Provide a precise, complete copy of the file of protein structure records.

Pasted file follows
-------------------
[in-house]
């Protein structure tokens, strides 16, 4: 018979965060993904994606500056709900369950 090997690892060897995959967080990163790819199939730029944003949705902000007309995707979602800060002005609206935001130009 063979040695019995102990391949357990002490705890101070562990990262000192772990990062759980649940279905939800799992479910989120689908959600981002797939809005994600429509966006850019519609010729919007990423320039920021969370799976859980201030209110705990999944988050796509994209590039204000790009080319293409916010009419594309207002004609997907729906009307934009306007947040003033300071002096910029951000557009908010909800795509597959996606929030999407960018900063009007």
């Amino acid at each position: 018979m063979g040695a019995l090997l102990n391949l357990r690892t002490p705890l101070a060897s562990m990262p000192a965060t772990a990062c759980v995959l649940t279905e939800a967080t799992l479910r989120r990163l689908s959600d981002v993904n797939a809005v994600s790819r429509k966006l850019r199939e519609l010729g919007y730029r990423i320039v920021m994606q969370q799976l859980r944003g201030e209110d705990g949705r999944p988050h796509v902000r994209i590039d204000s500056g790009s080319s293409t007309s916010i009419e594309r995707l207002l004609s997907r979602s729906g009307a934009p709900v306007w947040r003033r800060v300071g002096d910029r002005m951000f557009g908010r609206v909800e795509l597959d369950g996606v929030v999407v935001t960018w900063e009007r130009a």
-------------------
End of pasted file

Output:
[in-house]
């Protein structure tokens, strides 16, 4: 018979965060993904994606500056709900369950 090997690892060897995959967080990163790819199939730029944003949705902000007309995707979602800060002005609206935001130009 063979040695019995102990391949357990002490705890101070562990990262000192772990990062759980649940279905939800799992479910989120689908959600981002797939809005994600429509966006850019519609010729919007990423320039920021969370799976859980201030209110705990999944988050796509994209590039204000790009080319293409916010009419594309207002004609997907729906009307934009306007947040003033300071002096910029951000557009908010909800795509597959996606929030999407960018900063009007």
């Amino acid at each position: 018979m063979g040695a019995l090997l102990n391949l357990r690892t002490p705890l101070a060897s562990m990262p000192a965060t772990a990062c759980v995959l649940t279905e939800a967080t799992l479910r989120r990163l689908s959600d981002v993904n797939a809005v994600s790819r429509k966006l850019r199939e519609l010729g919007y730029r990423i320039v920021m994606q969370q799976l859980r944003g201030e209110d705990g949705r999944p988050h796509v902000r994209i590039d204000s500056g790009s080319s293409t007309s916010i009419e594309r995707l207002l004609s997907r979602s729906g009307a934009p709900v306007w947040r003033r800060v300071g002096d910029r002005m951000f557009g908010r609206v909800e795509l597959d369950g996606v929030v999407v935001t960018w900063e009007r130009a």